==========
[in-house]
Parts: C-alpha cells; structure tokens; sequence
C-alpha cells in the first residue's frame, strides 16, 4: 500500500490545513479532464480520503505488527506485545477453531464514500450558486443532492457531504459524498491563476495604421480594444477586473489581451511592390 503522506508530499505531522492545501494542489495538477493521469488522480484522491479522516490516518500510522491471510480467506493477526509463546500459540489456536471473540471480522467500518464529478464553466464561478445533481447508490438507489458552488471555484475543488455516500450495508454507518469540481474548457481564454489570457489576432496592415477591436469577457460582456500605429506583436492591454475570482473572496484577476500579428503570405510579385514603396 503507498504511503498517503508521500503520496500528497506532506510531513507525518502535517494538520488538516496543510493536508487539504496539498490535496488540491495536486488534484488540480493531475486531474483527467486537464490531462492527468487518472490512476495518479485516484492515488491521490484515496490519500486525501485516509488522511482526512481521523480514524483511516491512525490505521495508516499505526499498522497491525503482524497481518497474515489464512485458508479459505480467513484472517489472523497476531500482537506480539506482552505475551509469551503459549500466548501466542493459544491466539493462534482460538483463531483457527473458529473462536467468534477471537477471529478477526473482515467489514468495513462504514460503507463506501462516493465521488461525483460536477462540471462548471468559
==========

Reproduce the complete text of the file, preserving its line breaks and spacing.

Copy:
[in-house]
Parts: C-alpha cells; structure tokens; sequence
C-alpha cells in the first residue's frame, strides 16, 4: 500500500490545513479532464480520503505488527506485545477453531464514500450558486443532492457531504459524498491563476495604421480594444477586473489581451511592390 503522506508530499505531522492545501494542489495538477493521469488522480484522491479522516490516518500510522491471510480467506493477526509463546500459540489456536471473540471480522467500518464529478464553466464561478445533481447508490438507489458552488471555484475543488455516500450495508454507518469540481474548457481564454489570457489576432496592415477591436469577457460582456500605429506583436492591454475570482473572496484577476500579428503570405510579385514603396 503507498504511503498517503508521500503520496500528497506532506510531513507525518502535517494538520488538516496543510493536508487539504496539498490535496488540491495536486488534484488540480493531475486531474483527467486537464490531462492527468487518472490512476495518479485516484492515488491521490484515496490519500486525501485516509488522511482526512481521523480514524483511516491512525490505521495508516499505526499498522497491525503482524497481518497474515489464512485458508479459505480467513484472517489472523497476531500482537506480539506482552505475551509469551503459549500466548501466542493459544491466539493462534482460538483463531483457527473458529473462536467468534477471537477471529478477526473482515467489514468495513462504514460503507463506501462516493465521488461525483460536477462540471462548471468559